Once again, election season is high. The forthcoming April general election to constitute the 20th National Assembly will be a race for parliamentary seats as well as a prelude to the 2017 presidential election.
The rival parties are mired in a power struggle of their own as their eyes are singularly set on individually and collectively winning the next Assembly seats, the configuration of which is likely to decide the fate of the incumbent administration’s initiatives to cope with the approaching lame duck period of President Park Geun-hye.
Slews of populist pledges for each constituency are anticipated without a fundamental chance to address the engrained regionalism, while the grave economic outlook and the unstable security front could fan the ideological division that has often worked as an easy political tool to galvanize each of their supporters.
The heavy political calculations have even led to an unprecedented expiration of legal electoral maps, with the National Election Commission being forced to offer a grace period for the parties to agree on how to redistribute the constituencies.
For the ruling party, the key task is to overcome the slipping approval rate of incumbent President Park Geun-hye, who will enter her fourth year in office in late February, all amid of an escalating power struggle between Park’s supporters and the “non-Parks.”
But their dilemma may be nothing compared to that of the main opposition Minjoo Party of Korea. While struggling to keep itself from falling apart, the party also has to publicize its new agenda and identity to the public, with less than four months remaining to the election.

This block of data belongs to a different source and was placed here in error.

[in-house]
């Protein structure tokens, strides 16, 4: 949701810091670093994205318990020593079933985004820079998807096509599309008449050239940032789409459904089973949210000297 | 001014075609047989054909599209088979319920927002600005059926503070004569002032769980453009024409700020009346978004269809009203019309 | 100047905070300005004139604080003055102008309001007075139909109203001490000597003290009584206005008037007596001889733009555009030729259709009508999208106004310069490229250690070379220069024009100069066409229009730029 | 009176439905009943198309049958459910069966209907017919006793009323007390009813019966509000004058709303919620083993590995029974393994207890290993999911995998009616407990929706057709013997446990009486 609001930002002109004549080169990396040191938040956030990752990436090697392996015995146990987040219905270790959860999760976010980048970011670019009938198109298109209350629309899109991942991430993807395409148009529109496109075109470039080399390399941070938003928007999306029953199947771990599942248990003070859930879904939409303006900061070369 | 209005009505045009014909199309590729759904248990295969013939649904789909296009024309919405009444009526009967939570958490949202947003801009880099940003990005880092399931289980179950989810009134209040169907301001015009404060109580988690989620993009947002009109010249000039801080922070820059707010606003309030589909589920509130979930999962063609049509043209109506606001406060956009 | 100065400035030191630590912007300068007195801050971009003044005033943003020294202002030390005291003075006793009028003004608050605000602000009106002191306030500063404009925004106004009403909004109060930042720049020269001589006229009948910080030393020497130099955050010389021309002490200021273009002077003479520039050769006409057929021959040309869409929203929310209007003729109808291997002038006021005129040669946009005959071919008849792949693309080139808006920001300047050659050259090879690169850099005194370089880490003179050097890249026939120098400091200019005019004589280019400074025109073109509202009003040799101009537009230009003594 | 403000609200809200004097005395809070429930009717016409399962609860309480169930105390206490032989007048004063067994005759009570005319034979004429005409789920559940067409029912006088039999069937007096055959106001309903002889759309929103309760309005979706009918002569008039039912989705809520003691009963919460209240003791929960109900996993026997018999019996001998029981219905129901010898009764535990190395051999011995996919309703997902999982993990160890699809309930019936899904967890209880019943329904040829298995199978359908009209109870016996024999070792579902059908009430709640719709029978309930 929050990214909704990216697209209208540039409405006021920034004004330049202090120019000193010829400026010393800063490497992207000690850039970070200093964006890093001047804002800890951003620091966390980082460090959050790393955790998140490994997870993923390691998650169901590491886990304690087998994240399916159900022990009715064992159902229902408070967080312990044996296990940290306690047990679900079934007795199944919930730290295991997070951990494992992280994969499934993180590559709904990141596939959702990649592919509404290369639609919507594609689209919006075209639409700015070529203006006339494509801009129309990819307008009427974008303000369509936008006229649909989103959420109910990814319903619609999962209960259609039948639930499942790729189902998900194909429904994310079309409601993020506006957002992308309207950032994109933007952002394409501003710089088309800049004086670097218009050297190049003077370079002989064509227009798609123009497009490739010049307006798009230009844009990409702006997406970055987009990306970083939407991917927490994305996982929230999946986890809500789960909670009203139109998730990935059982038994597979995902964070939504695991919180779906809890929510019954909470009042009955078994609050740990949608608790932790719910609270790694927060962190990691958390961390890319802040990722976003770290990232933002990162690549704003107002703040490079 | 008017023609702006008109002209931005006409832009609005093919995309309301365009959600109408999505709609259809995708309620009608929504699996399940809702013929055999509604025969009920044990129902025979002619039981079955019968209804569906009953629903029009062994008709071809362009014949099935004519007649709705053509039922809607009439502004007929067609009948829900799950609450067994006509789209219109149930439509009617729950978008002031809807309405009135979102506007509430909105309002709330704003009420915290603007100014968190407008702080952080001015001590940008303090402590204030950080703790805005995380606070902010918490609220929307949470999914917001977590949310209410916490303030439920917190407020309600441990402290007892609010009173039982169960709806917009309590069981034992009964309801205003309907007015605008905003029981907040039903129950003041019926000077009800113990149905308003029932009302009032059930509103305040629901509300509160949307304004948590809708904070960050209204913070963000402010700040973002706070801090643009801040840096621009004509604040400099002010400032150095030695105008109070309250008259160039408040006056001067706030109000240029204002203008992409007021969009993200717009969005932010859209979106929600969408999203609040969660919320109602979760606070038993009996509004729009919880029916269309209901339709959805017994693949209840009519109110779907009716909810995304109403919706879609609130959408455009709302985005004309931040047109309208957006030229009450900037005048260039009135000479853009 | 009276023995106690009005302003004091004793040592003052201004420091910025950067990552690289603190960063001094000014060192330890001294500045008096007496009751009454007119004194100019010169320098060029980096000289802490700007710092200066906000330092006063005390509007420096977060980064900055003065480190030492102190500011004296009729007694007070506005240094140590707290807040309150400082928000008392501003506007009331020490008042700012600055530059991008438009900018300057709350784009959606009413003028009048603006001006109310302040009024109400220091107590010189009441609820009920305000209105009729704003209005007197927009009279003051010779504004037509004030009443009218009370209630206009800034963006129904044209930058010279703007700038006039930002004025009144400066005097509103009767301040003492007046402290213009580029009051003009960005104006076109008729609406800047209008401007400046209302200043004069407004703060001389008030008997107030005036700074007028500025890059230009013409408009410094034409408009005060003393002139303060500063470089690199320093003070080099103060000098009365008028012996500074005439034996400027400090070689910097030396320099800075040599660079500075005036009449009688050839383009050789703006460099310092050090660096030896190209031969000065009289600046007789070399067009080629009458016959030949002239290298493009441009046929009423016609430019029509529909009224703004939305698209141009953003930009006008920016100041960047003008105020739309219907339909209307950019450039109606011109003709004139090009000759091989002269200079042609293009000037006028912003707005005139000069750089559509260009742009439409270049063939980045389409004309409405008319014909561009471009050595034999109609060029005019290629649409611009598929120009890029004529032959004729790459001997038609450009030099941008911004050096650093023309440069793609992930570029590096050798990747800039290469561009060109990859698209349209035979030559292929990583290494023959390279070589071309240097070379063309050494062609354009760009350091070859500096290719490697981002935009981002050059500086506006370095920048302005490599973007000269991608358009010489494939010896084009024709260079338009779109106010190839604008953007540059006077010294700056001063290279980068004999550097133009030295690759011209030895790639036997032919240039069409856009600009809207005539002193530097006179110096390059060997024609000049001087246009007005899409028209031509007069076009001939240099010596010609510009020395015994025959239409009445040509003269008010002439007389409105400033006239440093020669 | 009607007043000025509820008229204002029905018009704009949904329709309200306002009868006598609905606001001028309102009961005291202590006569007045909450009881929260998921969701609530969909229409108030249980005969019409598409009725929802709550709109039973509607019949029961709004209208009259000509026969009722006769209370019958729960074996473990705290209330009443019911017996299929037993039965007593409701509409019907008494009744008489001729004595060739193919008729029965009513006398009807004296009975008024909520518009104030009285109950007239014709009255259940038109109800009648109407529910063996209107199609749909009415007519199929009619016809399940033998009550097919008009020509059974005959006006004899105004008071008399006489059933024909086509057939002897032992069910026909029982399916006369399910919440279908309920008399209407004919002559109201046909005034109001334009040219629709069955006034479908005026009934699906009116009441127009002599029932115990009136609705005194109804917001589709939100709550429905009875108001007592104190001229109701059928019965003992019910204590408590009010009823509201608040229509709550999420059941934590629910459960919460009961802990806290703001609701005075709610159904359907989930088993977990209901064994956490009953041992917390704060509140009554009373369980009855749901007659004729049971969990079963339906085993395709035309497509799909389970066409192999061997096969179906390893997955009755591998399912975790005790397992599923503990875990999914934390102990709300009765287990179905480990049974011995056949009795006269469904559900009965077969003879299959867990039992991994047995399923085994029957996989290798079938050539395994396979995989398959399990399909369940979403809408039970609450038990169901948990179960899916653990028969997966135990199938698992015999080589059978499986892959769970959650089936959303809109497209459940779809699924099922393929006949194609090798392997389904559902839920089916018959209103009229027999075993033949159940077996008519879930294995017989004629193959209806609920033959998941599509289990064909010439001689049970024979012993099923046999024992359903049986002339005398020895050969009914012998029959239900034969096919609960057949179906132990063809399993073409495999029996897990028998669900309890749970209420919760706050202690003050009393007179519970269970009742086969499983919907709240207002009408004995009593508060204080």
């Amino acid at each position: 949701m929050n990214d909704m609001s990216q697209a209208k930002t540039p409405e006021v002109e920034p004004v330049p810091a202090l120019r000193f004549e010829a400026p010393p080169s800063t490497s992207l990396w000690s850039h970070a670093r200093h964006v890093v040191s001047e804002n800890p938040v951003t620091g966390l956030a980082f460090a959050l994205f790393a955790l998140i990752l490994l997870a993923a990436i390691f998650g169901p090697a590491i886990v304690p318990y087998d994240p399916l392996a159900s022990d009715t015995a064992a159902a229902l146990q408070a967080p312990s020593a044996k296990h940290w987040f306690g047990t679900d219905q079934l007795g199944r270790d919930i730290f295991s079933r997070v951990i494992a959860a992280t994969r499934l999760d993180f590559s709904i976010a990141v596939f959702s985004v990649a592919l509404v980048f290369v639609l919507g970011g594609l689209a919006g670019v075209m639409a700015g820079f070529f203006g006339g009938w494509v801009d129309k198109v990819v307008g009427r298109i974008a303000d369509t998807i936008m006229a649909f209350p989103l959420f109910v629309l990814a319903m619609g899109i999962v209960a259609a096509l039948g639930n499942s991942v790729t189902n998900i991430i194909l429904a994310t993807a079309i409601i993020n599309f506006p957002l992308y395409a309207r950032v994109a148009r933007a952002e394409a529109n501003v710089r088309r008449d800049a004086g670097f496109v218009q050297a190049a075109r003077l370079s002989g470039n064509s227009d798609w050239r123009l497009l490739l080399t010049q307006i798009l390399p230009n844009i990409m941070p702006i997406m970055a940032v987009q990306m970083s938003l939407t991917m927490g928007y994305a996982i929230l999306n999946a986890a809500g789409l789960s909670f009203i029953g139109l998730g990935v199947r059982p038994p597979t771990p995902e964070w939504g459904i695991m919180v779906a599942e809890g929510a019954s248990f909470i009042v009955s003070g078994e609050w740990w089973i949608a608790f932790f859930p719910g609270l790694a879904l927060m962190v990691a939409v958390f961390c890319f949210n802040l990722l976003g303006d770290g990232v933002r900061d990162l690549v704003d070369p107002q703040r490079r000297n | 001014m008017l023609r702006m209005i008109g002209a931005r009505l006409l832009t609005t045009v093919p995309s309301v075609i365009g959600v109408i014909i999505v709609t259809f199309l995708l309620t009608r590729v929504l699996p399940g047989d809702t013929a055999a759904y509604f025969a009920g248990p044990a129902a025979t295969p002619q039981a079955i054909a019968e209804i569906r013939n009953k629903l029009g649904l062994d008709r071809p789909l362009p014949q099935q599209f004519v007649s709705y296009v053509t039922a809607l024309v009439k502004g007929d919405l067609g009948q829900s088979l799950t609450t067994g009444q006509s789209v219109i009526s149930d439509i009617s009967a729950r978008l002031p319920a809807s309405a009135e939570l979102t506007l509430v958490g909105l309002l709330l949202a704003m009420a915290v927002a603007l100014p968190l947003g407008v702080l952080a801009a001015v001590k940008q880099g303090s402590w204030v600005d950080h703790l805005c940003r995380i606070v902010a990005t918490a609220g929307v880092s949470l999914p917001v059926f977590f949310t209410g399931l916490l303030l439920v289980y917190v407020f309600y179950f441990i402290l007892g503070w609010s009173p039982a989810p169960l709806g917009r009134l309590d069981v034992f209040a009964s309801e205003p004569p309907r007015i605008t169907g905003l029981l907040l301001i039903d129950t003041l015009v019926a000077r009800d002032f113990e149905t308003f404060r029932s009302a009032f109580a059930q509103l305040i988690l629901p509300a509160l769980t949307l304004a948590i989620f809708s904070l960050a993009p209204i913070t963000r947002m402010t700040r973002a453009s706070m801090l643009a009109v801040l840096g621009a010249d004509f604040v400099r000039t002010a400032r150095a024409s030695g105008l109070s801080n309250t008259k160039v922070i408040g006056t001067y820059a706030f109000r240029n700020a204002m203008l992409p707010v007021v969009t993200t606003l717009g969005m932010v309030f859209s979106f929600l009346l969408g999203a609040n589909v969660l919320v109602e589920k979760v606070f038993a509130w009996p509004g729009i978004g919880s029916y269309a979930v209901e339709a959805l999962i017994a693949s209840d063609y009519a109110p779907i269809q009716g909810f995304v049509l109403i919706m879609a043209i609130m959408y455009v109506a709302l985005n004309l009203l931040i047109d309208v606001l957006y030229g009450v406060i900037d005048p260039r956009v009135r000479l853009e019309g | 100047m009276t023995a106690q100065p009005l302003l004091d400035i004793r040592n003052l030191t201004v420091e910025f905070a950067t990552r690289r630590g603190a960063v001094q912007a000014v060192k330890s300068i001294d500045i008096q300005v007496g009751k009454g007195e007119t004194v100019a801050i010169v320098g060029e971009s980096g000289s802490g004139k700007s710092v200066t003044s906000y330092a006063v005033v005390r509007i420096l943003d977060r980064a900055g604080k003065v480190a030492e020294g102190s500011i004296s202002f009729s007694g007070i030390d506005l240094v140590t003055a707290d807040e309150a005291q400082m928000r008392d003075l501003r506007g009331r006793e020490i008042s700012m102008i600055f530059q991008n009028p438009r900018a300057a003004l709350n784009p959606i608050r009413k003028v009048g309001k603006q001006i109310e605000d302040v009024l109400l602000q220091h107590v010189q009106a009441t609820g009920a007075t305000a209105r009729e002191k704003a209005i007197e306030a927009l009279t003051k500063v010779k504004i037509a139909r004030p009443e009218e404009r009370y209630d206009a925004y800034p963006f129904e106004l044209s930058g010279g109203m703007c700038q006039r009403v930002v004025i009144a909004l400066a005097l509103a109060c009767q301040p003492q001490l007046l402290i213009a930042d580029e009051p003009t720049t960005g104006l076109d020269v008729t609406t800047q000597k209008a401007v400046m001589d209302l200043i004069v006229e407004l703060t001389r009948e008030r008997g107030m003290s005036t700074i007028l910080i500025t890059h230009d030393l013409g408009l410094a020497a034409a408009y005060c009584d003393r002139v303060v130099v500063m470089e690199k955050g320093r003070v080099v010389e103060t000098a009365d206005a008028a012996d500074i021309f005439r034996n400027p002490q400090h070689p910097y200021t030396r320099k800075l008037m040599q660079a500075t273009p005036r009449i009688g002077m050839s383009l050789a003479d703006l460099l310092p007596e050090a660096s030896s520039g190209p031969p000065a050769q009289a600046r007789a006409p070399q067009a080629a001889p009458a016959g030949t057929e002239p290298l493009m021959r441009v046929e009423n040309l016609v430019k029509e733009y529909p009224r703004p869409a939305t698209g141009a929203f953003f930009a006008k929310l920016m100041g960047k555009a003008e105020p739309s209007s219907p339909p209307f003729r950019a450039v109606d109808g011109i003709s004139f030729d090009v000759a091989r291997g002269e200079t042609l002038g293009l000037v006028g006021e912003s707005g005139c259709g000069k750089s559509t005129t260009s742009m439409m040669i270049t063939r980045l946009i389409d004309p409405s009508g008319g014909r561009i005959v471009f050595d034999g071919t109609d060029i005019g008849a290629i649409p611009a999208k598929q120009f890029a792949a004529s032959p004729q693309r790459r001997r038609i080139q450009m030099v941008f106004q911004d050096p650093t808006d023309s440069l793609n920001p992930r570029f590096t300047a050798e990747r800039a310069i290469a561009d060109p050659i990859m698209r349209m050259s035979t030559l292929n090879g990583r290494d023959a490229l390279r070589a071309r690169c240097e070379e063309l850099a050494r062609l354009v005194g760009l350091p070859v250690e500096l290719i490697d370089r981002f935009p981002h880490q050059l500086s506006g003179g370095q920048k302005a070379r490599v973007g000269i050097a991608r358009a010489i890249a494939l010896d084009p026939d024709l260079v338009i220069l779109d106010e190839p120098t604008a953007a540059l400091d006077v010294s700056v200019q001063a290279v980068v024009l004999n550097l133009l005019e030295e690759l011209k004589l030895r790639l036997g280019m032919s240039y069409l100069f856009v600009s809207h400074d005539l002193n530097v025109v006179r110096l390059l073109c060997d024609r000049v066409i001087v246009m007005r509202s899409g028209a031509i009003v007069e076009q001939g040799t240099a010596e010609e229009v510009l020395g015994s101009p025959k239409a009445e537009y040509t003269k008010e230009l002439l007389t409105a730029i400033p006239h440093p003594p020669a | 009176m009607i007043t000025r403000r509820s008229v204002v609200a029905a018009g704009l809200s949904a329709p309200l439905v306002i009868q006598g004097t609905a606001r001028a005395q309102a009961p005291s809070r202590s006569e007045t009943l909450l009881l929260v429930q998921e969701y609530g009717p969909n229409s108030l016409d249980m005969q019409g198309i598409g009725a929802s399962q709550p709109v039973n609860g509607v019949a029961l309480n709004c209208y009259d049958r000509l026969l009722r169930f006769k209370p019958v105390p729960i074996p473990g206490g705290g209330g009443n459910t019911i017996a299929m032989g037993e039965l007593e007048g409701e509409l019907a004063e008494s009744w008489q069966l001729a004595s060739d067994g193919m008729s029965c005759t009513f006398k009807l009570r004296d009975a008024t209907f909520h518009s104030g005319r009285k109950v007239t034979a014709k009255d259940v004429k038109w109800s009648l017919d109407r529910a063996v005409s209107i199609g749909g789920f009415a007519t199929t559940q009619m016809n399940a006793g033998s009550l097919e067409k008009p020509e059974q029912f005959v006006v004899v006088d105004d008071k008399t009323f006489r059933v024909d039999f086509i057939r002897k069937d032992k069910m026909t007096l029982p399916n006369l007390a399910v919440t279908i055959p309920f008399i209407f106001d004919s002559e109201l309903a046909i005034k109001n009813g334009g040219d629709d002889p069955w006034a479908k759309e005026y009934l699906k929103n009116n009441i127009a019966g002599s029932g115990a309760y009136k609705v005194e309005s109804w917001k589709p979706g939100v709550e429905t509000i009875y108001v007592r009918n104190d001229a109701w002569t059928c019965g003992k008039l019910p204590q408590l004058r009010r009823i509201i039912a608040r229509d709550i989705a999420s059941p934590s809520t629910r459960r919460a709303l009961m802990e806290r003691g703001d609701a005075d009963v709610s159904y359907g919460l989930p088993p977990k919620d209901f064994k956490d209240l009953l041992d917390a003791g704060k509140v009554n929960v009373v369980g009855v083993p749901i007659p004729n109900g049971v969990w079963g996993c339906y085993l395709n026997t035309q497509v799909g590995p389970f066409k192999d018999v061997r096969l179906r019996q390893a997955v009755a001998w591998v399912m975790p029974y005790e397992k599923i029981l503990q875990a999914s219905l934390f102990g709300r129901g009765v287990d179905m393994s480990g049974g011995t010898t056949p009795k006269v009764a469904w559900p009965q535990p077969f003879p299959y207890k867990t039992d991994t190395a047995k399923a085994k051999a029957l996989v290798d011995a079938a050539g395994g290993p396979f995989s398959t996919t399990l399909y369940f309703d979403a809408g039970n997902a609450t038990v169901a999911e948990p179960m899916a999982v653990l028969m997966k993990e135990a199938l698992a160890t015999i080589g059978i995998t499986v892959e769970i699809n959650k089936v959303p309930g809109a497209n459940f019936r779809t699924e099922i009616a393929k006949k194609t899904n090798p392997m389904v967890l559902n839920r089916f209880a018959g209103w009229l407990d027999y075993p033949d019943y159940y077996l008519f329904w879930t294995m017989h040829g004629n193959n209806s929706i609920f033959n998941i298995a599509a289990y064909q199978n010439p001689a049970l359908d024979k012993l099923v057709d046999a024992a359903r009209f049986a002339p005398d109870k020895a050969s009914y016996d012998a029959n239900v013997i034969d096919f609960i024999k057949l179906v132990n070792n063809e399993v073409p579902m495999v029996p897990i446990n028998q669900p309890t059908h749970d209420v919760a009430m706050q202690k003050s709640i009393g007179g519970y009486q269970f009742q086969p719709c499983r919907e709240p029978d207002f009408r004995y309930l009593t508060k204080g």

Marking out the 2016 elections is the appearance of a new political power group other than the two leading parties.
“The new party will embrace ‘rational reform’ instead of ‘old progressivism’ and ‘reactionary conservatism,’” former opposition cochairman and onetime independent presidential candidate Rep. Ahn Cheol-soo said Sunday, revealing his blueprint for the political party that he is to kick off.
“Neither the developmental dictatorship of the 1970s nor the activist paradigms of the 1980s may solve the incumbent problems of our times,” he said, referring to the Park Geun-hye administration and the opposition party respectively.
It remains to be seen whether the information technology guru-turned-politician will succeed this time as a true third force, and not repeat his failed positioning ahead of the 2012 presidential election.
Ahn’s move, regardless of its success, poses a threat to the Minjoo Party, which needs unity in order to stand up against the ruling camp.
The party holds 119 out of 300 seats in the National Assembly. This is already lower than the 120 seat baseline the party considers necessary in order to hold blocking power in the parliament, but is likely to fall further in the coming weeks. While eight lawmakers have left the party since Ahn’s defection, a group of senior members including former floor leader Rep. Park Jie-won have been hinting at their imminent defection.
Struggling to hold the party together, the leadership decided to hold a national convention as soon as possible and prepare for the general election.
The ruling Saenuri Party may be faring better than the opposition camp, but is getting increasingly caught up in its candidate nomination rules, an issue which has divided the pro-Park faction against others.
The party’s nomination committee is pushing ahead with a recommendation system which, according to dissenters including party leader Kim, will enable the leadership to favor specific candidates.
The two groups are also at odds on whether or not to offer extra credits to former government officials running for their first parliamentary office, with the pro-Park faction in favor of the idea and the non-Park group against it.
At the heart of the problem is the unstable public polls of President Park Geun-hye, a factor that has divided her close aides and those who wish to stand apart from the group. The average approval rating of the president has remained in the low 40 percent range over the past few months, according to leading pollsters.
By Bae Hyun-jung(firstname.lastname@example.org